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"Trailing" phenomenon - A Long-Lasting LSD Side Effect
Letter to the Editor
Harvey Asher, MD
Vol 127, Mar, 1971, 1233-1234
SIR: Due to the increased use of LSD during the past decade, awareness of and interest in the long-lasting and adverse reactions to it have come to the foreground. Much has been said about psychotoxic reactions secondary to this drug, but not much is being reported about perceptual distortions. Frosch (1) has described paranoid states, often with grandiosity and persecutory delusions, and Cohen (2) added unmanageability, feelings of immobilization, overwhelming anxiety, and depersonalization. In reporting perceptual distortion, Frosch (3) has included intense and varying coloring, hyperacusis, and distortion of body image.

The perceptual distortion I am going to discuss had been experienced frequently by those ingesting LSD but has seldom been scientifically noted. The term denoting this phenomenon is based on the subjects' vernacular: "trailing." "Trailing effect" is the term used to describe seeing a moving object not as an individual entity in motion but in serial, momentarily stationary positions. If the observer moves his finger across his field of vision, he not only sees his finger moving as a single object, but also sees the various individual movements needed to make up the complete movement. It is like a slow-motion multiple exposure effect. Although this is first seen while the person is under the acute influence of the drug, some LSD users report that it remains with them for up to one year after drug ingestion. This observation corresponds with Robbins' (4) reports concerning general perceptual distortions lasting as long as one year.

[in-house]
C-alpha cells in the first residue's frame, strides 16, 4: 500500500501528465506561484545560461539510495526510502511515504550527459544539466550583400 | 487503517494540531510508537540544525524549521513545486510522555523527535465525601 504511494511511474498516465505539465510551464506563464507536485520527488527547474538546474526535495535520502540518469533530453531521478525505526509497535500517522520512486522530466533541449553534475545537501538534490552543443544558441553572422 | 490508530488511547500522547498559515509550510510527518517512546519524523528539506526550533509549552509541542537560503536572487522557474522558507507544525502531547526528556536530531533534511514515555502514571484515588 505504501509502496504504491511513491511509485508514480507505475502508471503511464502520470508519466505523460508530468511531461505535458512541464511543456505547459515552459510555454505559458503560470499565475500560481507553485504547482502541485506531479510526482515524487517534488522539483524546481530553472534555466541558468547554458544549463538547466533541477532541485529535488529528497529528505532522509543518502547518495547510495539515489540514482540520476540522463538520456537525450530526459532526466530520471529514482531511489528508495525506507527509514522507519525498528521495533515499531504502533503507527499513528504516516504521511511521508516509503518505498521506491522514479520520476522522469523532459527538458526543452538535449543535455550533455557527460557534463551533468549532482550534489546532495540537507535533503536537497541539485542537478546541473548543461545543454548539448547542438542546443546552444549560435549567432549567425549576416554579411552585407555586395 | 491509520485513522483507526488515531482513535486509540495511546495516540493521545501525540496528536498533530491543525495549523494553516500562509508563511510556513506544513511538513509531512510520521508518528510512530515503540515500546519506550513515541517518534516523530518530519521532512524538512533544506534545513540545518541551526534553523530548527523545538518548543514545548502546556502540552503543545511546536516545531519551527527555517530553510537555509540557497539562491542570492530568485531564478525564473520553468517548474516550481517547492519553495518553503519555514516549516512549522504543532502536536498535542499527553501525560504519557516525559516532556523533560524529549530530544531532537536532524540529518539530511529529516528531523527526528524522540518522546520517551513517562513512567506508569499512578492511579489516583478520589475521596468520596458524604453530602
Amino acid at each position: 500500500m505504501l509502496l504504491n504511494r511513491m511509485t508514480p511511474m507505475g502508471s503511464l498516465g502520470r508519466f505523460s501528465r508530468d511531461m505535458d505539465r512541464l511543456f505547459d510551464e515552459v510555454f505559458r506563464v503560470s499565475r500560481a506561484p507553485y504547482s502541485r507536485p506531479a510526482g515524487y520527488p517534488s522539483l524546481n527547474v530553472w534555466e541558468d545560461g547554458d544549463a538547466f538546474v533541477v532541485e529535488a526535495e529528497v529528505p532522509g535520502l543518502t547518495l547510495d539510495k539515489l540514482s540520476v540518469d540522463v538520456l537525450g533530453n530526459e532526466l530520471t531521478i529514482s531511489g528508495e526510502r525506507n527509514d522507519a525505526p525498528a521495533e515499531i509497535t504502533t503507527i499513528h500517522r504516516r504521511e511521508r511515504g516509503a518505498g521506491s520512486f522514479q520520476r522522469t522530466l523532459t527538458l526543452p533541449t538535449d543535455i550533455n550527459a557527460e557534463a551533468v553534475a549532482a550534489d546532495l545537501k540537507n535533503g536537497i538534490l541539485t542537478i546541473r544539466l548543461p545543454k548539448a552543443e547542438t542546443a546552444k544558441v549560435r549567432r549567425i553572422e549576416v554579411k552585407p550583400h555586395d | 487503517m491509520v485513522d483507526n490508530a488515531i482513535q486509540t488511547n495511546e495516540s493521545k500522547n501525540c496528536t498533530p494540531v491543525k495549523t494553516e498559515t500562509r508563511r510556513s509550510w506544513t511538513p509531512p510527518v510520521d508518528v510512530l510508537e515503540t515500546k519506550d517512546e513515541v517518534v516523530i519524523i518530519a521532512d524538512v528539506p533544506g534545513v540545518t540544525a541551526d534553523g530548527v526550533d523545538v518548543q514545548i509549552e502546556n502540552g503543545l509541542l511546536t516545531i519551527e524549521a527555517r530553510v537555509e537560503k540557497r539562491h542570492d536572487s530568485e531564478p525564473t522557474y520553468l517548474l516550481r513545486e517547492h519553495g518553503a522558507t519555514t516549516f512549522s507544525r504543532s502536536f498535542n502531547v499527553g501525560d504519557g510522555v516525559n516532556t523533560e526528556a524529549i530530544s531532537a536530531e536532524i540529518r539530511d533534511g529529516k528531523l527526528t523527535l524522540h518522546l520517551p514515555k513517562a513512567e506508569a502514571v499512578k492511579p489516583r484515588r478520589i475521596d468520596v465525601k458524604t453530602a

Various theories can be set forth concerning this phenomenon. It has been suggested that inhibition of the brain's inhibitory mechanisms might lead to decreased ability to screen out some sensory inputs (5). Other suggestions include permanent brain damage, gradual release of stored drug metabolite, conditioned response, and learned reaction to anxiety (3). Rosenthal (6) suggested that certain visual distortions secondary to LSD ingestion are caused by transient electro-physiological changes. He hypothesized that some of these changes may be prolonged in subjects who have repeatedly taken the drug. According to him, there is significant evidence that LSD has effects on many levels of the optic pathways, although the precise site of action has not yet been pinpointed.

Many questions remain unanswered. Research into the anatomical and biochemical sites of LSD action in the central nervous system is urgently needed. One hopes my letter will help stimulate interest in such research.

The references are:

  1. Frosch WA: Patterns of response to self administration of LSD, in Drug Abuse. Edited by Cole JD, Witternborn JR. Springfield. Ill, Charles C Thomas, 1969
  2. Cohen S: Lysergic acid diethylamide: side effects and complications. J Nerv Ment Dis 130:30-39, 1960
  3. Frosch WA, Robbins ES, Stern M: Untoward reactions to lysergic acid diethylamide (LSD) resulting in hospitalization. New Eng J Med 273:1235-1239, 1965
  4. Robbins E, Frosch WA: Further observations on untoward reactions to LSD. Amer J Psychiat 124:393-395, 1967
  5. Mandell AJ, West LS: Hallucinogens, in Comprehensive Textbook of Psychiatry. Edited by Freedman AM, Kaplan HI. Baltimore, Williams & Wilkins, 1967
  6. Rosenthal SH: Persistent hallucinosis following repeated administration of hallucinogenic drugs. Amer J Psychiat 121:238-244, 1964